"By working together, this poker study group has put the pieces together quicker than ever, but in the new online age, improving efficiency is almost always the priority."

Brian chimes in:
"At that level, to be successful, you really have to take advantage of the little things," Hastings added. "They can help make the difference. That's why [the off-table analysis Townsend has been doing] is so important."

Where do we draw the line here however? A player in any sport looking to face a strong opponent would be heavily criticized if he did no due diligence. It is expected that every player do his best to look into other players. Using their own tools, insight and information to guide them.

In his response to the poker communities "pitchforks and torches calling for the hangings of the two Brians." Wise of ESPN assures us that "I spoke to Townsend and he informed me all of his actions were within the rules of FTP, mentioning his use of the presently sanctioned Hold'Em Manager."

After making this statement in this 2nd article, it seems as though Wise begins to set off smoke bombs, while walking through the house of mirrors.. Just like magic, the article changes, and the UIGEA becomes the topic.. Banks, and Customer service were mentioned, the legalities of poker in the United States and whether or not banks are enforcers...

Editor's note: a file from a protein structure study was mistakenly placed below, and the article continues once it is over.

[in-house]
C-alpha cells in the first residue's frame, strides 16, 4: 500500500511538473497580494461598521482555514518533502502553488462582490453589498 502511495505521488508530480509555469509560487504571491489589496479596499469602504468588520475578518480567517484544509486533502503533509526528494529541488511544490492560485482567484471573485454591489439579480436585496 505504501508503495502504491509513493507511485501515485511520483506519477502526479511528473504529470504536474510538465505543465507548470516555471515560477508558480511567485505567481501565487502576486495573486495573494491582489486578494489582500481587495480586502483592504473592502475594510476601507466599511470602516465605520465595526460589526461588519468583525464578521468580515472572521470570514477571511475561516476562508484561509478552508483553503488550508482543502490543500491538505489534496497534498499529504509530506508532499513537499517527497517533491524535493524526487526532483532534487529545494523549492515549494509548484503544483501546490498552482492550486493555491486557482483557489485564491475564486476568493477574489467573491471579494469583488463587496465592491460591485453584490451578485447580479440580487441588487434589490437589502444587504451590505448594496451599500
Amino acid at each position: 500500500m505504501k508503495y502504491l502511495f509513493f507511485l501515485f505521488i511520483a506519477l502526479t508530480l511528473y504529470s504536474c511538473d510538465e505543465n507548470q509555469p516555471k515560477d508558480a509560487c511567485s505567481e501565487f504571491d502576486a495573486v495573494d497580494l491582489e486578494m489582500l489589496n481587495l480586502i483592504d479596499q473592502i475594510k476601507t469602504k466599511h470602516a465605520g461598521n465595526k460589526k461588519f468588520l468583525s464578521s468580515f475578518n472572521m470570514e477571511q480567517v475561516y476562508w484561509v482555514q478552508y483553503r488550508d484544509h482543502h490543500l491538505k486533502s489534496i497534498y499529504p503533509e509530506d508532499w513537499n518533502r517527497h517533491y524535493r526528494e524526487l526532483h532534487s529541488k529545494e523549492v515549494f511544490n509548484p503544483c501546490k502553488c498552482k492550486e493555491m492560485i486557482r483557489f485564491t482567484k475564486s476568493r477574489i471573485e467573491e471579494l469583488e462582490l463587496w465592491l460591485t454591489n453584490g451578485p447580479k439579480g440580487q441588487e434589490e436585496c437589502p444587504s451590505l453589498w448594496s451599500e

He mentions diligently that Full Tilt Poker is a major supporter of the Poker Players Alliance, and he points out that ... "like the banks, the players aren't in the business of enforcement."

In his final paragraph, Mr. Wise felt the need to point out that he is not saying cheating is ok..

In a perfect world, we'd recognize the realities of what the advances in person-to-person communications mean to the online game and change the rules accordingly. That's not going to happen though. Admitting reality might scare the fish away. You can't touch the bottom line.

For those online poker fans that weren't following this story, we bring you a paraphrased recap from

Brian Hastings make's $3,234,543.20 in just under 5 hours. Which works out to $646,908.64 / hour and $1,261 per hand over 2565 hands. Isildur1 would be on major tilt, while at the same time running bad.

In that article the author speculates that perhaps the reason Hastings dropped his backers just prior to this match is because he was stacked in part by the other 2 of the Musketeers, Brian Townsend and Cole South.

Mr. Hastings defends his teammates on his blog in the following quote:

“I wanted to clear up some allegations about Brian Hastings, Cole South and myself. First Brian H. Cole S and myself never colluded. Collusion is nearly impossible HU but there was always one person playing and never any ghosting occurring. In fact the only person to break the T&C of FullTilt Poker was myself. I had about 20k hands of play on Isildur and I acquired another 30k hands. This is against the T&C of FullTilt Poker and because of this violation I am going to have my red pro status suspended for one month.”

We emailed Full Tilt Poker for comment, so far we've received the following response:

This is an automated response to confirm we've received your email, and a representative will respond to you as soon as possible.